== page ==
Liberty University Students Want to Be Christians—Not Republicans

Source: The Atlantic


LYNCHBURG, Va.—When Jerry Falwell founded Liberty University in 1971, he dreamed of transforming the United States. As he put it, “We’re turning out moral revolutionaries.”

Forty-five years later, the school formerly known as Liberty Baptist College has become a kingmaker and bellwether in the Republican Party. Politicians routinely make pit stops in Lynchburg; Ted Cruz even launched his ill-fated presidential campaign from Liberty’s campus in March of 2015.

That’s why it was such a big deal when, two weeks ago, a group of Liberty students put out a letter explaining why they’re standing against the Republican presidential nominee. Jerry Falwell Jr., who has run the school since his father died in 2007, announced his support for Donald Trump back in January, and he has since spoken on the candidate’s behalf in interviews and at events. “We are Liberty students who are disappointed with President Falwell’s endorsement and are tired of being associated with one of the worst presidential candidates in American history,” the students wrote. “Donald Trump does not represent our values and we want nothing to do with him.”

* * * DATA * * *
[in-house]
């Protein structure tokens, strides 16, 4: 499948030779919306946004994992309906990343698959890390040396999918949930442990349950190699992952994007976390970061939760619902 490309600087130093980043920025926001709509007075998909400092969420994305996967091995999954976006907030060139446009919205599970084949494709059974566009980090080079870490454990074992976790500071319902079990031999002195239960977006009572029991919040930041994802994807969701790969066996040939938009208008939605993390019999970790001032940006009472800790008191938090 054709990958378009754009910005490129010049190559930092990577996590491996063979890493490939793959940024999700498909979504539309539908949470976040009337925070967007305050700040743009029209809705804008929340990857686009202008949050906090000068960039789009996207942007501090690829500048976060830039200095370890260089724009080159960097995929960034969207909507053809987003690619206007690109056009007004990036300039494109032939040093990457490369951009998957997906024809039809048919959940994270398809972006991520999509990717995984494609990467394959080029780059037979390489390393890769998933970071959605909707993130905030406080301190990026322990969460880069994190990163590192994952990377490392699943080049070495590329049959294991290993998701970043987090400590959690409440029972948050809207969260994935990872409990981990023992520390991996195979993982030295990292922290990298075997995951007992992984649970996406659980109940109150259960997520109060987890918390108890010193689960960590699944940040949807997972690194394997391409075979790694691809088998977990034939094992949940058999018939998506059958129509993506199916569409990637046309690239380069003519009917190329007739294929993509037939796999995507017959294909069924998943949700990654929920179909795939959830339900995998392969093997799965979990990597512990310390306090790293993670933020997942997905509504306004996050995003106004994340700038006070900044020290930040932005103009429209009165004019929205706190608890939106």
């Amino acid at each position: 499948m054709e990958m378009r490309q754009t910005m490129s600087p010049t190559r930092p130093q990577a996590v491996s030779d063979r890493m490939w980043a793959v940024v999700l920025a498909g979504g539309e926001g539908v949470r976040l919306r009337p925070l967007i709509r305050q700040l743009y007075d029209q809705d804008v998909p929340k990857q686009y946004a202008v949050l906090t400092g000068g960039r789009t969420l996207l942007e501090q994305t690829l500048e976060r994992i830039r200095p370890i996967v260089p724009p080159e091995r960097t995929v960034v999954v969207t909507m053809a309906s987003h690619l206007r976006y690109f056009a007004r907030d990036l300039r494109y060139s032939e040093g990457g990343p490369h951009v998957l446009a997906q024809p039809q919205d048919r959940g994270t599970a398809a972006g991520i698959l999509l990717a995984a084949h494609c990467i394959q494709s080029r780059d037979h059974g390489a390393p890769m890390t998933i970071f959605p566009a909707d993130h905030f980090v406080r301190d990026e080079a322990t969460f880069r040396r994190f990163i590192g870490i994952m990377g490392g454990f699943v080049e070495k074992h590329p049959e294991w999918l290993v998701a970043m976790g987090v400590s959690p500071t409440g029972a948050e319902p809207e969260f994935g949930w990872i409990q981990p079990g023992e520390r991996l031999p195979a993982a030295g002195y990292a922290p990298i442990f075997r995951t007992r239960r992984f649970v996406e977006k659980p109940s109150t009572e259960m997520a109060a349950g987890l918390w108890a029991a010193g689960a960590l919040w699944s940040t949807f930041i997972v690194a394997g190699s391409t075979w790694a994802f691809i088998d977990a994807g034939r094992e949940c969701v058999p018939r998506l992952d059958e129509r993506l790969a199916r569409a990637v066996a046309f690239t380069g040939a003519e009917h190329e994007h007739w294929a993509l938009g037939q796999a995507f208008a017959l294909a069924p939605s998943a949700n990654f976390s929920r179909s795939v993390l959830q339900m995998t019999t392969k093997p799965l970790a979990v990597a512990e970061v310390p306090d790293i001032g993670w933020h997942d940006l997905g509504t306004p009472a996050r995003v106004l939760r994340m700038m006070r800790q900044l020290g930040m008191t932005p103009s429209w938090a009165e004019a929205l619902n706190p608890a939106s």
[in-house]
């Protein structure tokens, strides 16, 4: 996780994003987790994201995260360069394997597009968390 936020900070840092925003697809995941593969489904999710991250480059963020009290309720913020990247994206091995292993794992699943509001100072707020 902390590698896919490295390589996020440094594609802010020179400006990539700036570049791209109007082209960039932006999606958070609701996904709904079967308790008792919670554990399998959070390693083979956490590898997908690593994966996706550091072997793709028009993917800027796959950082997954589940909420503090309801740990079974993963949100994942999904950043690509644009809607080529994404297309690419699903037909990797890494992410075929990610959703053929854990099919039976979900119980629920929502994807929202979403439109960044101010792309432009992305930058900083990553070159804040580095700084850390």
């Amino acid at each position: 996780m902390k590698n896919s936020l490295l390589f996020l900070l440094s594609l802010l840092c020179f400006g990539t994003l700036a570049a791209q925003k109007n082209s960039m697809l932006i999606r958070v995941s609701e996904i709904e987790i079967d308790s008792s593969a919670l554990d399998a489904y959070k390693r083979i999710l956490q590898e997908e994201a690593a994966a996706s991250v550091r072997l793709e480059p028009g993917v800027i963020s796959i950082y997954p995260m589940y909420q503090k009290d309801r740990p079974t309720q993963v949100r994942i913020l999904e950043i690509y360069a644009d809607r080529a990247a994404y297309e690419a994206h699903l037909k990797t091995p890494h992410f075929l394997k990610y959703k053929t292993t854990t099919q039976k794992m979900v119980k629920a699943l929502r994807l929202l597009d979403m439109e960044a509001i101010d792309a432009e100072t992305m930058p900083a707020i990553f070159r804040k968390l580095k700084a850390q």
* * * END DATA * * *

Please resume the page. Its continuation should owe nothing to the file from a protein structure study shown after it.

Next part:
Thousands of people signed onto the letter, including, the students said, roughly 2,000 students or alumni with email addresses. Dustin Wahl and Alex Forbes, two of the letter’s authors, were featured on MSNBC and CNN. They said they received supportive emails and tweets from Russell Moore, the head of the political arm of the Southern Baptist Convention, and Erick Erickson, the conservative radio-show host.

But there was also a backlash. Jack Heaphy, the student-body president at Liberty, tweeted out a statement of his own, claiming that most students at the school support Falwell, hate Hillary Clinton, and will be voting for Trump in November. He also pointed out that the current students who signed the Liberty United Against Trump letter only account for a fraction of the campus, which claims 15,000 residential students and 94,000 online. A third group of students then created yet another petition, lampooning the dueling letters: LU Students United for Pizza.

This kind of controversy is relatively rare at Liberty. When the subject turns to politics, it’s difficult to find much intellectual diversity and disagreement there. This seems to be complicated by three factors: the attitudes surrounding free speech on campus, the deference to authority that’s deeply ingrained in campus culture, and the widespread perception of community consensus on political and social issues. While these are problems on traditional liberal-arts campuses—as Falwell pointed out in an interview—those schools are also known for protests, clashes with the administration, and constant debates about everything from foreign policy to sexual politics to free speech itself. Liberty, by contrast, has a largely harmonious campus culture.

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